The Colonization of Women in Australia
(Penguin Books, 1975, 1994, 2002)
Anne Summers’ classic work on the role of women in Australian society was, and remains, a landmark publication. Revised twice with new material in 1994 and 2002 and sales of more than 100,000 copies, Damned Whores and God’s Police was in November 2003 voted one of the top ten books of the past 40 years by The Australian Sociological Association.
“No one who reads this book will ever be able to see Australian history quite the same way they did before. There is genuinely new vision in the book”.
Professor Richard Spann, Department of Government and Public Administration, University of Sydney –
“The book is to be welcomed as an important contribution in a field in which others have tried to plough but were not able to finish. Anne Summers, happily, had the gift of the survivor.”
Manning Clark, The Australian, November 8, 1975
“She has contributed a compelling and often startling book in which she re-examines the entire history of white settlement in Australia.”
Michael Cannon, The Age, November 8, 1975
“This collection answers the challenge issued to young feminists in 1995 by Anne Summers in a now-famous question: ‘Where are the books or the articles by young Australian women setting out their thoughts, seizing control of the debates, tweaking the noses of the old guard?’.
Introduction to Rosamund Else-Mitchell and Naomi Flutter (eds), Talking Up. Young Women’s Take on Feminism (Spinifex 1998)
See also Kathy Bail (ed), DIY feminism (Allen & Unwin 1996) and Virginia Trioli, Generation f: sex, power and the young feminist (Minerva 1996)
“When I reviewed the first edition of Anne Summers’s book in 1975, I admired the force of her argument and the impressive sweep of her historical chapters, but I thought that at times she was teetering on the edge of extremism. I now think I was wrong…”
John Douglas Pringle, Sydney Morning Herald, January 1, 1994
“Congratulations to Anne for putting her mind again to this important work which has traced over time the evolution from 1788 to the present the threads of exclusion and oppression, the threads of misunderstanding and misrepresentation, the threads of prejudice, of victimization, the threads of violence. It’s there, written tightly for all to read, recording the changes as we’ve made them.”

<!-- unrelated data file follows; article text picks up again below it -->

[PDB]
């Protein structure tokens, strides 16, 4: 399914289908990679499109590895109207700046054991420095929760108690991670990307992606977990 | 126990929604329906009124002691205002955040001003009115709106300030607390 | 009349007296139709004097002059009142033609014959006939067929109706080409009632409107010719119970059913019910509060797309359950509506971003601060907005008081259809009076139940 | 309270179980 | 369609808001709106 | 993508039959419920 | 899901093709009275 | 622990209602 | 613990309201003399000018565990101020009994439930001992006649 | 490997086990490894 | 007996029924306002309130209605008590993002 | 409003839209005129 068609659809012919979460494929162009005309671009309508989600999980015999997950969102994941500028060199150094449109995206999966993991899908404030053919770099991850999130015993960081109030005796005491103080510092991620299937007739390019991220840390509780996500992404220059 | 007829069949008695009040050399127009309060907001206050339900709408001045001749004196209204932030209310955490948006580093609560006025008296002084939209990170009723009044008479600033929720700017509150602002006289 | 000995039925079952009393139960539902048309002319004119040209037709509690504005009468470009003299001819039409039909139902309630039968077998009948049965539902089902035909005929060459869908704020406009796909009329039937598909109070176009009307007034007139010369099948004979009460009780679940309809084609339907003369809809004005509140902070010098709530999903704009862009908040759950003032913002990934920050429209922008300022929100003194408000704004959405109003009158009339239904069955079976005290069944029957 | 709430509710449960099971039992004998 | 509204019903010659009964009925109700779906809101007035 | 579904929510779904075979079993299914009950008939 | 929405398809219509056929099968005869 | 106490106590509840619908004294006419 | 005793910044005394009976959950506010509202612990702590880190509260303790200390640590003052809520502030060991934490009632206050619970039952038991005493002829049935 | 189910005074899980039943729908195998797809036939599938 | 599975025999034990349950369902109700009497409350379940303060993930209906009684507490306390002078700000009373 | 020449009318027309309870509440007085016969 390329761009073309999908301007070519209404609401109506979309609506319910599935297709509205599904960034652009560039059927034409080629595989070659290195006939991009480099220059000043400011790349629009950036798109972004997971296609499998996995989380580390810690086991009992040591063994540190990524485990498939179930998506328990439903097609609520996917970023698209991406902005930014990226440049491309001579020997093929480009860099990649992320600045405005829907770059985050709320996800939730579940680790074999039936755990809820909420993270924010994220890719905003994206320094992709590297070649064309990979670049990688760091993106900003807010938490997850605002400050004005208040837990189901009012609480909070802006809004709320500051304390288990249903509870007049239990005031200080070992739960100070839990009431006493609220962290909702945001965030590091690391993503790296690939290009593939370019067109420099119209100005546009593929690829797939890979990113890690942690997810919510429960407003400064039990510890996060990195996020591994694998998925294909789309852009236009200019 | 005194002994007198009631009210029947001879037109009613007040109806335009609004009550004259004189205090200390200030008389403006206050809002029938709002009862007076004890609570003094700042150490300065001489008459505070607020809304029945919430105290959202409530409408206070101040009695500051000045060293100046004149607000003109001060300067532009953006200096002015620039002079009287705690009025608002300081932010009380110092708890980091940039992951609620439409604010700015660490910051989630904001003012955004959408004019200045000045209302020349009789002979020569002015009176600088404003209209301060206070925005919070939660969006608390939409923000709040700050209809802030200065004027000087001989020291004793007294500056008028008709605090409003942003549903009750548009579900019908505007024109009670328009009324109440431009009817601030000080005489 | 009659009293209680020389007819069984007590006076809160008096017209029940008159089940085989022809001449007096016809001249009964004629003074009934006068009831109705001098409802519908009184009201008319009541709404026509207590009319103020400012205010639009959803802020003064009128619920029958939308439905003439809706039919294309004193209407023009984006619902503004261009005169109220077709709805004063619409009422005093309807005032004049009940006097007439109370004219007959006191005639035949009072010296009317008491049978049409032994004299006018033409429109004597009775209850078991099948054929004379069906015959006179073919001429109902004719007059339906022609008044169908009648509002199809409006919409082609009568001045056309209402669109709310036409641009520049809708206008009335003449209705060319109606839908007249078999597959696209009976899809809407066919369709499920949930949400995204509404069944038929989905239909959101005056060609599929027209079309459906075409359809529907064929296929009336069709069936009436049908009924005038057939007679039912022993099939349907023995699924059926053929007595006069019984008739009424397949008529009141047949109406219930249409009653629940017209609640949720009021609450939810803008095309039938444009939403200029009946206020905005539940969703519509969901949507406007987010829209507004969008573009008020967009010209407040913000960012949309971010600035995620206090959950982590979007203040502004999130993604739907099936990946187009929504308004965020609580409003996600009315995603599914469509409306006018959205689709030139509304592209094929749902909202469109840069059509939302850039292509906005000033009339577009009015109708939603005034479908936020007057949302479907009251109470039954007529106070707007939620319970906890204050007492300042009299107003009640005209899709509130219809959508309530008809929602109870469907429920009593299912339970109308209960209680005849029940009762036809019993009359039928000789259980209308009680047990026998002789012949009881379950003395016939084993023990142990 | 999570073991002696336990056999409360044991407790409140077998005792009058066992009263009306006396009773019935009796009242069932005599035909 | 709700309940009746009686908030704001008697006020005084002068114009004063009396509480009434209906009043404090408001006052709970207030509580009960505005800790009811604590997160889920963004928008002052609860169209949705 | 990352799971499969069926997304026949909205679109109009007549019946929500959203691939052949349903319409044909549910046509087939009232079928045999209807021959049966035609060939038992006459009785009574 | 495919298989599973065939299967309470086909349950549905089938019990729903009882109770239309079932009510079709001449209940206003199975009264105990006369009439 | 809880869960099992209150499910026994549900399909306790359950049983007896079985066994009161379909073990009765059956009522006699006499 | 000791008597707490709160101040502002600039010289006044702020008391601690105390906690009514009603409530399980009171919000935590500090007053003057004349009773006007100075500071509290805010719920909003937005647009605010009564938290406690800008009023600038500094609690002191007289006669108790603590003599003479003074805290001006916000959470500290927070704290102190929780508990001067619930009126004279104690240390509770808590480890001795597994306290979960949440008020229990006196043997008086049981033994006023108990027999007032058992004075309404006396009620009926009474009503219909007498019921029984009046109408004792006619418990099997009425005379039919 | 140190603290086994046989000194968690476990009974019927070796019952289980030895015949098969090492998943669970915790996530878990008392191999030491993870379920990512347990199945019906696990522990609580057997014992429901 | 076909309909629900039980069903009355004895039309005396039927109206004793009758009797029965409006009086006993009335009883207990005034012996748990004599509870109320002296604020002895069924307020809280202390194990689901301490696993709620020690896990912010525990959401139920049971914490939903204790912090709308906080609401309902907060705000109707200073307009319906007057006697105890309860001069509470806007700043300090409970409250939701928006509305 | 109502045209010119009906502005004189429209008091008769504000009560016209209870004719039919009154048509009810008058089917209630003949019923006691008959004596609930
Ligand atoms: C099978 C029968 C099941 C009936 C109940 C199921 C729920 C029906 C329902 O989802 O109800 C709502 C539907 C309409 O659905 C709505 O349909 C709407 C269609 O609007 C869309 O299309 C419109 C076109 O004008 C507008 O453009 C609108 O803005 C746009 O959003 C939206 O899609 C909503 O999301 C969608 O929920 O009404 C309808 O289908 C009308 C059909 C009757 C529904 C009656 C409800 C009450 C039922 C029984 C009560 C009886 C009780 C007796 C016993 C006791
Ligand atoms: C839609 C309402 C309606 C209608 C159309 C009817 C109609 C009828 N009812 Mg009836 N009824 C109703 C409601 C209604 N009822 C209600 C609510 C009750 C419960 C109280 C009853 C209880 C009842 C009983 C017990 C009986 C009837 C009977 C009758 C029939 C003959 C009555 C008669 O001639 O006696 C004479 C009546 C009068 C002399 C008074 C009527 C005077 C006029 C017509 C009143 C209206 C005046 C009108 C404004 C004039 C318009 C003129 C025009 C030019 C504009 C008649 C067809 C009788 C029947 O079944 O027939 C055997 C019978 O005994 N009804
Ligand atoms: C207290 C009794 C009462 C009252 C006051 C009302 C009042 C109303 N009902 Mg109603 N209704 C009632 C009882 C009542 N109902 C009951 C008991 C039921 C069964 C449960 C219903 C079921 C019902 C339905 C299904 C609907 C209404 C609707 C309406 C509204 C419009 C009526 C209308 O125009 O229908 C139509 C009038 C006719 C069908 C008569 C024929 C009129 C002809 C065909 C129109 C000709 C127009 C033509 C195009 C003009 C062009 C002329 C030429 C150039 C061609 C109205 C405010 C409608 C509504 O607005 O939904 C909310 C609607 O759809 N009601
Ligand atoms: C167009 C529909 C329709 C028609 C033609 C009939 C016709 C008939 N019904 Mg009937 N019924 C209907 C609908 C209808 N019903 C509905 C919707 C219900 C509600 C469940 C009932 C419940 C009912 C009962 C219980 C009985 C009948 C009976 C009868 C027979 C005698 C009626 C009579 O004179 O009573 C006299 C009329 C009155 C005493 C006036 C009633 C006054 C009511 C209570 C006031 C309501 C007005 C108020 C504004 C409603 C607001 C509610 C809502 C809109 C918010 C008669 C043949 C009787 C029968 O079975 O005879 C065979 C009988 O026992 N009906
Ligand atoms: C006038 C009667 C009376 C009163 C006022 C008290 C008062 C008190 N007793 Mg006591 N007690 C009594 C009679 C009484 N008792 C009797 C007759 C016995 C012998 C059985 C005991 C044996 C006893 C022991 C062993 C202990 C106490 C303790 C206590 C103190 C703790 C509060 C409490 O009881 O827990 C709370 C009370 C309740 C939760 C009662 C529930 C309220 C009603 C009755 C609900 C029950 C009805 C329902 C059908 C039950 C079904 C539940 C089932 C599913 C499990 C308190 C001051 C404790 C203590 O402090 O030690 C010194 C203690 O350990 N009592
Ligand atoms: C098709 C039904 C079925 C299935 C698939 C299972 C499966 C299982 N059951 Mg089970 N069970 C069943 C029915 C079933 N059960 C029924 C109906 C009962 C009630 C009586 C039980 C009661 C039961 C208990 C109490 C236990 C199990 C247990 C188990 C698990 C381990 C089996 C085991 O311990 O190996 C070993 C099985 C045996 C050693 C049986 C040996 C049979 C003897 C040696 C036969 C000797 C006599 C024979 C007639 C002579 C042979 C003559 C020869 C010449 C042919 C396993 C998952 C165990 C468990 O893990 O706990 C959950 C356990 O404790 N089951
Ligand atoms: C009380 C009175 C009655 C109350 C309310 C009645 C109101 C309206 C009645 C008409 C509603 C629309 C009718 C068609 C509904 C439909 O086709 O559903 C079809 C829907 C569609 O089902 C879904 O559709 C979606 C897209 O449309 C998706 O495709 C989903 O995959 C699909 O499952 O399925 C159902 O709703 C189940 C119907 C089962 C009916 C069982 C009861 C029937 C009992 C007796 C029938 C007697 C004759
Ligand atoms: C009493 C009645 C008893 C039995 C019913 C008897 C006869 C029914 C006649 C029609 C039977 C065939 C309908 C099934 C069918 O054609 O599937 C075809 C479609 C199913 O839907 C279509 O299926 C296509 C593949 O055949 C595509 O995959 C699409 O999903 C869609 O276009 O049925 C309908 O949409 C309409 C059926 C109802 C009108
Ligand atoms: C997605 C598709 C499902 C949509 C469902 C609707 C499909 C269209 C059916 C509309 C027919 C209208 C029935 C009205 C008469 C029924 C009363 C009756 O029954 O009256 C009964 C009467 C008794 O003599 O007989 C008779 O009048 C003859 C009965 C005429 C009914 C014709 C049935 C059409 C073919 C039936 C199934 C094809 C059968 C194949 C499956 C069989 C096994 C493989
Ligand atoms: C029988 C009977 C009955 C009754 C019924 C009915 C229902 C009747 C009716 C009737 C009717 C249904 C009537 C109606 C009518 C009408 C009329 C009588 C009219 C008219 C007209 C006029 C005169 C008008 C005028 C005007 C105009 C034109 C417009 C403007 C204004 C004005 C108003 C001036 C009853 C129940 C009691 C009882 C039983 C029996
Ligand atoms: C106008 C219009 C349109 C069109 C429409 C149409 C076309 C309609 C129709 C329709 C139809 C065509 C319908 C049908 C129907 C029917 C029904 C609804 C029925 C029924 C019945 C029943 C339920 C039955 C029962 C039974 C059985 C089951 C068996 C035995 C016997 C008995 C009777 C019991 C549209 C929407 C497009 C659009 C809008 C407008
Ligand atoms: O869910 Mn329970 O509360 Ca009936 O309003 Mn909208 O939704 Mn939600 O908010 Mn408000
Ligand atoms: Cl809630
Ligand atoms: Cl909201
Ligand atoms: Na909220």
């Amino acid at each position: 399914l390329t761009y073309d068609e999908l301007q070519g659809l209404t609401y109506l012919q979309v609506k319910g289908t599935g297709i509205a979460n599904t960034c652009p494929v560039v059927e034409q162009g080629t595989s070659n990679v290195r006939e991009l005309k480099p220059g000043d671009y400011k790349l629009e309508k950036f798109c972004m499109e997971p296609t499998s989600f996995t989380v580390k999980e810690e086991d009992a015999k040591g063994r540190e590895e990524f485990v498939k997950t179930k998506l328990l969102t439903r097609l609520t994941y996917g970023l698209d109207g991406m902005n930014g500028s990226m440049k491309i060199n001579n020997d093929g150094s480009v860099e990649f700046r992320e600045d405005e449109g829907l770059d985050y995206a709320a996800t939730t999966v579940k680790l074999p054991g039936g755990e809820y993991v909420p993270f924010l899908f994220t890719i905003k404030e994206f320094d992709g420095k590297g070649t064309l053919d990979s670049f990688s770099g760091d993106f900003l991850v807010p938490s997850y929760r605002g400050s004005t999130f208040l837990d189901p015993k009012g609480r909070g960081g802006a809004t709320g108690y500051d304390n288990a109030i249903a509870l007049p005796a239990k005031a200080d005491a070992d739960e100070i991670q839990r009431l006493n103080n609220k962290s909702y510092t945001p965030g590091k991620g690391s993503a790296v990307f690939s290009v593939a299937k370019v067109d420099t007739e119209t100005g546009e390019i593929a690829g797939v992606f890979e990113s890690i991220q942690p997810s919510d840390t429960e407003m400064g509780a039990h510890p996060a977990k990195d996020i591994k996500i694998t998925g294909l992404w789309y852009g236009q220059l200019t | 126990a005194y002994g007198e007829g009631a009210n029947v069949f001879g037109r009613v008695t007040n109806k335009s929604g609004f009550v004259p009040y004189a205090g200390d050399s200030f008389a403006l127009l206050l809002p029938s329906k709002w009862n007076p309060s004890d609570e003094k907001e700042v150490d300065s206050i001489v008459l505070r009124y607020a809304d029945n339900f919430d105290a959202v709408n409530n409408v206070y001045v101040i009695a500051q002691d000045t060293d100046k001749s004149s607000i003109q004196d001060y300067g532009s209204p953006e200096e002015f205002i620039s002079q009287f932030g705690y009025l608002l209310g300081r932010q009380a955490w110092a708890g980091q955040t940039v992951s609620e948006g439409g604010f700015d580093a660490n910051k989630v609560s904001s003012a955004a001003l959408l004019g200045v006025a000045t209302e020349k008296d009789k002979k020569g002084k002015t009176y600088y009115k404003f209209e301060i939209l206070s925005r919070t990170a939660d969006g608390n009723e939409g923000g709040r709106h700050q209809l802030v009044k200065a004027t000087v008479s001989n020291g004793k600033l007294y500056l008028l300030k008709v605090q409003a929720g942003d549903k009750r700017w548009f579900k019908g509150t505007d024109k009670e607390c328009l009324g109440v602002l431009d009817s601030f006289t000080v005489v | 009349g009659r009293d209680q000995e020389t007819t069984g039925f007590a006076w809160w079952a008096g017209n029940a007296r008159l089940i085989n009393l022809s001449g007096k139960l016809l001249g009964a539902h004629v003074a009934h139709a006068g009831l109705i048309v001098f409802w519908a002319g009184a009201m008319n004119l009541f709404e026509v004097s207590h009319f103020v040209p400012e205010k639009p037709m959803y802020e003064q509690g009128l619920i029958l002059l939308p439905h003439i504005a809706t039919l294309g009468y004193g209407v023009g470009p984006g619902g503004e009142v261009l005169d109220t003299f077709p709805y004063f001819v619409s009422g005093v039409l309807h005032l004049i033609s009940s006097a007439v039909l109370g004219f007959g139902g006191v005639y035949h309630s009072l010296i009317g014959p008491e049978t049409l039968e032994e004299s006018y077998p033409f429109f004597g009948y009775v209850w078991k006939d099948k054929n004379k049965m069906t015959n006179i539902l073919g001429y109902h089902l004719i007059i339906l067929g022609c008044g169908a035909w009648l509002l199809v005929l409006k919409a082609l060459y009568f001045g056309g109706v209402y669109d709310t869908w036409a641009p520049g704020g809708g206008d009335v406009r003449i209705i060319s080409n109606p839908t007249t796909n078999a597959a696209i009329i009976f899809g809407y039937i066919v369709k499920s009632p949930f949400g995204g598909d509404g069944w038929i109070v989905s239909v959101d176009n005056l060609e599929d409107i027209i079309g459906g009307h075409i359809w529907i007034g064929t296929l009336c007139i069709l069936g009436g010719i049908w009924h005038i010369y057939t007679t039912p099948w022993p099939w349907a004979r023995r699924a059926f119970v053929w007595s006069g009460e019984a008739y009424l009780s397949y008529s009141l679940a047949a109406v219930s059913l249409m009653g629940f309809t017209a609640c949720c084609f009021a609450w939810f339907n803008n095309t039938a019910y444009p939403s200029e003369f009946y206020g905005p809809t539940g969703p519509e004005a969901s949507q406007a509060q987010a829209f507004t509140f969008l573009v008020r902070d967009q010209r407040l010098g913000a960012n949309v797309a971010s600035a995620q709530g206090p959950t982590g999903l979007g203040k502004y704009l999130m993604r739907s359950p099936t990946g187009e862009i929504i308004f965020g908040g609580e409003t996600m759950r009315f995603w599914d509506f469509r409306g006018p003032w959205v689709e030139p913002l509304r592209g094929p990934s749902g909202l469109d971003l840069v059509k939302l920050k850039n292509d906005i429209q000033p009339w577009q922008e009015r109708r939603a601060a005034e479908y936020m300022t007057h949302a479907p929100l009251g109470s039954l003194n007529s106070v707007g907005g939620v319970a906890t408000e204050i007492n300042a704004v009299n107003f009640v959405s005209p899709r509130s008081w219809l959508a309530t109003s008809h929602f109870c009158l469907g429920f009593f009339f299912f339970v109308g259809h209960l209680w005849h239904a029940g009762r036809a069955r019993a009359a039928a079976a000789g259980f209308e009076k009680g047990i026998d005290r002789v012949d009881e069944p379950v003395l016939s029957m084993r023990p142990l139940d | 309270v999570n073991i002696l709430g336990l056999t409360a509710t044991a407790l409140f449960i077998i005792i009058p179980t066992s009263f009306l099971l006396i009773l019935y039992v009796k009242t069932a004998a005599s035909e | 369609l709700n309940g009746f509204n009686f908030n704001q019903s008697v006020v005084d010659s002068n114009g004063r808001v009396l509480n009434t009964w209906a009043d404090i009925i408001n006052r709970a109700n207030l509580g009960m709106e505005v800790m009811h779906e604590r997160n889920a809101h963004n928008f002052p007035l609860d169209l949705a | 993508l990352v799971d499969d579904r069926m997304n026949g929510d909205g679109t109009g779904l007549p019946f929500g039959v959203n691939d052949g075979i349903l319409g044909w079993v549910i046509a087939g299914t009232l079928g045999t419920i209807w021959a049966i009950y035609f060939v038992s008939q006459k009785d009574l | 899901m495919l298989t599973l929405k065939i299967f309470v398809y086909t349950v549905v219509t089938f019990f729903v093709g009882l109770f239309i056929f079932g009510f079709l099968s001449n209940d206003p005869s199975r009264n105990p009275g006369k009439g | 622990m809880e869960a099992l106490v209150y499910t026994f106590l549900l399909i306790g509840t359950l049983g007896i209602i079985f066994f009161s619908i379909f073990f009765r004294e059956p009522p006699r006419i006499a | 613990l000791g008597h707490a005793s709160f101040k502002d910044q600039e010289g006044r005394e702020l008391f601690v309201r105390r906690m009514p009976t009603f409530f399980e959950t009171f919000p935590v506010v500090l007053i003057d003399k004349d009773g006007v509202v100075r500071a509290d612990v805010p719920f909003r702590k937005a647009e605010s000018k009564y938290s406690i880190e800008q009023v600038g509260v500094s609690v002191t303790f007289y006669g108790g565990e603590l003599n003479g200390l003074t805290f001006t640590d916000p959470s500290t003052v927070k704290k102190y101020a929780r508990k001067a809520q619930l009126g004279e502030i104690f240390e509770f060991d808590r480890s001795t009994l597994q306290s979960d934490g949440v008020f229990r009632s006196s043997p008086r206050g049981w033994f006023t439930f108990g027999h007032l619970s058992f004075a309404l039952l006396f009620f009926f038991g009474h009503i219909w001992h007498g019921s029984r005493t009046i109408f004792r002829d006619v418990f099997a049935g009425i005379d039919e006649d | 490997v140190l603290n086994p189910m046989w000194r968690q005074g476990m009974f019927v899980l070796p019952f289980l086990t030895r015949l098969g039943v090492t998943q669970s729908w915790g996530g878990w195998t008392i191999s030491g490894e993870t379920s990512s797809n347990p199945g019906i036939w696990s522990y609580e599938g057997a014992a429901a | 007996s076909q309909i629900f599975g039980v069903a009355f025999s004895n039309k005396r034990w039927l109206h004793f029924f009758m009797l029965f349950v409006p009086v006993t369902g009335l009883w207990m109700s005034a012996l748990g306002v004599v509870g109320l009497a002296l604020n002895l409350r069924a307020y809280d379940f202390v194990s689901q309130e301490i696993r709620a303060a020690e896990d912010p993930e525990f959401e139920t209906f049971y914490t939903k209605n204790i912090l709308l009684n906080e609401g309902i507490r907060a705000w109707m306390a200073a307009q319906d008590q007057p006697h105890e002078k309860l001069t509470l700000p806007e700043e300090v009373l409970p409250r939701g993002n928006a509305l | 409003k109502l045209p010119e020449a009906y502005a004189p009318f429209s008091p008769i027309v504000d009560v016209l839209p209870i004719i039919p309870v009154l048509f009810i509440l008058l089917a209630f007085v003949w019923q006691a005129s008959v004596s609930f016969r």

Prime Minister Paul Keating, launching the 1994 revised edition, January 24, 1994
“The social and economic conditions of the first fifty years of white settlement in Australia fostered whores rather than wives. The traditional Judeo-Christian notion that all women could be categorised as being exclusively either good or evil – with the Virgin Mary and Mary Magdalene being the prototypes of each kind – was brought to Australia with the First Fleet. But its application to the women in this country was totally lop-sided. From 1788 until the 1840s almost all women were categorised as whores – or ‘damned whores’ as Lieutenant Ralph Clark called them. This categorisation was initially based on the fact that virtually all of the white women to come here in the first two decades of colonisation were transported convicts, but it was constantly reinforced by the social structure which evolved in the penal colony. Thus even female convicts who had served their sentences had little chance of having their status redefined and the stereotype came to be applied to many other women in the colony who had not been transported.”
“Successive generations of women, it will be argued later, have collaborated in perpetuating this existential straitjacket but these women have been victims of circumstances which provided them with a fixed choice. Denied economic independence, unable to control their fertility adequately, and always aware of the reprobation which awaits the rebel, none but a handful of Australian women has had the opportunity to do any more than submit to living out their lives as dutiful wives and bountiful mothers; and having no alternatives and wanting some share of human happiness, they have accepted and enjoyed this as best they could.”
This edition included the memorable Letter to the next generation that riled so many young Australian women but which spurred a number of books by young women.
“I don’t want to wait until I am ninety-eight to try and explain to a 25-year-old what moved me and so many of my generation to activism and revolt. I want, while there is still some chance of communicating, to tell you the story of the modern women’s movement. I want you to know how it started, what we did, and what it did to us. In hearing our story, I hope you will also learn something about yourselves, about where you stand in this great movement of change, and that it might just move some of you to reach out for the torch. It is time for it to be passed.”
The complete edition that includes all the material from the 1975 and 1994 editions plus the first-ever Time Line of Achievements by and for Australian women 1788-2001.
1987 Mary Gaudron sworn in as a Justice of the High Court.
Di Yerbury is appointed Vice-Chancellor of Macquarie University, the first woman to hold such a position.
1988 The first women pilots in the Royal Australian Air Force graduate.
Federal Child Support legislation established Child Support Agency to collect maintenance payments from non-custodial parents.
1989 Rosemary Follett, Labor Chief Minister of the Australian Capital Territory, becomes the first woman to head an Australian government.
Elizabeth Reid appointed Program Director, Division for Women in Development, UN.